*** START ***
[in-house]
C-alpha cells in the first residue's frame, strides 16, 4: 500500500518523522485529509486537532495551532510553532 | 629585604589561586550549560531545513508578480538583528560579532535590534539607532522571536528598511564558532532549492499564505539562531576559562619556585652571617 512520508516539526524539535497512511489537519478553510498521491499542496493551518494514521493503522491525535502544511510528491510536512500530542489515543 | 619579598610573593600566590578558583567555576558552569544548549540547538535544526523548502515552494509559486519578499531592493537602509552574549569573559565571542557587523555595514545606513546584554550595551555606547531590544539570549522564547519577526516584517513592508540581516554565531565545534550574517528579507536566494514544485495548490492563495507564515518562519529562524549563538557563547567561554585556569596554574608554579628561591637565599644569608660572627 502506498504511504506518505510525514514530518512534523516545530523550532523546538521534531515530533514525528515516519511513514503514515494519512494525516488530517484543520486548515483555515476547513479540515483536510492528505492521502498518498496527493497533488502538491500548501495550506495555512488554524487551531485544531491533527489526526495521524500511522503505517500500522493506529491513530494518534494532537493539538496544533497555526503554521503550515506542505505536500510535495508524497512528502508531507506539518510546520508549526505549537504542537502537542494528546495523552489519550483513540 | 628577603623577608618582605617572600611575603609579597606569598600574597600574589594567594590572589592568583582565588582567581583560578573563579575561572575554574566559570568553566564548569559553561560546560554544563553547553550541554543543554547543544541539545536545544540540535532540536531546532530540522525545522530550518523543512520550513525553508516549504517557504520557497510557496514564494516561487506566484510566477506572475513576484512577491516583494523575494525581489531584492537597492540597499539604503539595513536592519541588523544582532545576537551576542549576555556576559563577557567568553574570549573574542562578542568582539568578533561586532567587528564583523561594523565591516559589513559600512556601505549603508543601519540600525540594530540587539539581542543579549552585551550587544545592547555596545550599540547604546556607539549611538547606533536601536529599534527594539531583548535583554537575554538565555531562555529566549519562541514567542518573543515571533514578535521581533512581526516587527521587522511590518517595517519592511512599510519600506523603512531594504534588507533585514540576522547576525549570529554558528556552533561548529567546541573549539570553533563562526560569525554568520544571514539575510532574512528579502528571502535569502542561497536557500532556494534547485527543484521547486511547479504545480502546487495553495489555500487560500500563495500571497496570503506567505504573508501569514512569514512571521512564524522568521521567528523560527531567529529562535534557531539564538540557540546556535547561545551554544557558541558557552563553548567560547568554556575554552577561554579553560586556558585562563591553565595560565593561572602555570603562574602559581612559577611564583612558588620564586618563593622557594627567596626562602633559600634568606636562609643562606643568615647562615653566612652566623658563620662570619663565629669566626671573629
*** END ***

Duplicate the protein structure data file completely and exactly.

[in-house]
C-alpha cells in the first residue's frame, strides 16, 4: 500500500518523522485529509486537532495551532510553532 | 629585604589561586550549560531545513508578480538583528560579532535590534539607532522571536528598511564558532532549492499564505539562531576559562619556585652571617 512520508516539526524539535497512511489537519478553510498521491499542496493551518494514521493503522491525535502544511510528491510536512500530542489515543 | 619579598610573593600566590578558583567555576558552569544548549540547538535544526523548502515552494509559486519578499531592493537602509552574549569573559565571542557587523555595514545606513546584554550595551555606547531590544539570549522564547519577526516584517513592508540581516554565531565545534550574517528579507536566494514544485495548490492563495507564515518562519529562524549563538557563547567561554585556569596554574608554579628561591637565599644569608660572627 502506498504511504506518505510525514514530518512534523516545530523550532523546538521534531515530533514525528515516519511513514503514515494519512494525516488530517484543520486548515483555515476547513479540515483536510492528505492521502498518498496527493497533488502538491500548501495550506495555512488554524487551531485544531491533527489526526495521524500511522503505517500500522493506529491513530494518534494532537493539538496544533497555526503554521503550515506542505505536500510535495508524497512528502508531507506539518510546520508549526505549537504542537502537542494528546495523552489519550483513540 | 628577603623577608618582605617572600611575603609579597606569598600574597600574589594567594590572589592568583582565588582567581583560578573563579575561572575554574566559570568553566564548569559553561560546560554544563553547553550541554543543554547543544541539545536545544540540535532540536531546532530540522525545522530550518523543512520550513525553508516549504517557504520557497510557496514564494516561487506566484510566477506572475513576484512577491516583494523575494525581489531584492537597492540597499539604503539595513536592519541588523544582532545576537551576542549576555556576559563577557567568553574570549573574542562578542568582539568578533561586532567587528564583523561594523565591516559589513559600512556601505549603508543601519540600525540594530540587539539581542543579549552585551550587544545592547555596545550599540547604546556607539549611538547606533536601536529599534527594539531583548535583554537575554538565555531562555529566549519562541514567542518573543515571533514578535521581533512581526516587527521587522511590518517595517519592511512599510519600506523603512531594504534588507533585514540576522547576525549570529554558528556552533561548529567546541573549539570553533563562526560569525554568520544571514539575510532574512528579502528571502535569502542561497536557500532556494534547485527543484521547486511547479504545480502546487495553495489555500487560500500563495500571497496570503506567505504573508501569514512569514512571521512564524522568521521567528523560527531567529529562535534557531539564538540557540546556535547561545551554544557558541558557552563553548567560547568554556575554552577561554579553560586556558585562563591553565595560565593561572602555570603562574602559581612559577611564583612558588620564586618563593622557594627567596626562602633559600634568606636562609643562606643568615647562615653566612652566623658563620662570619663565629669566626671573629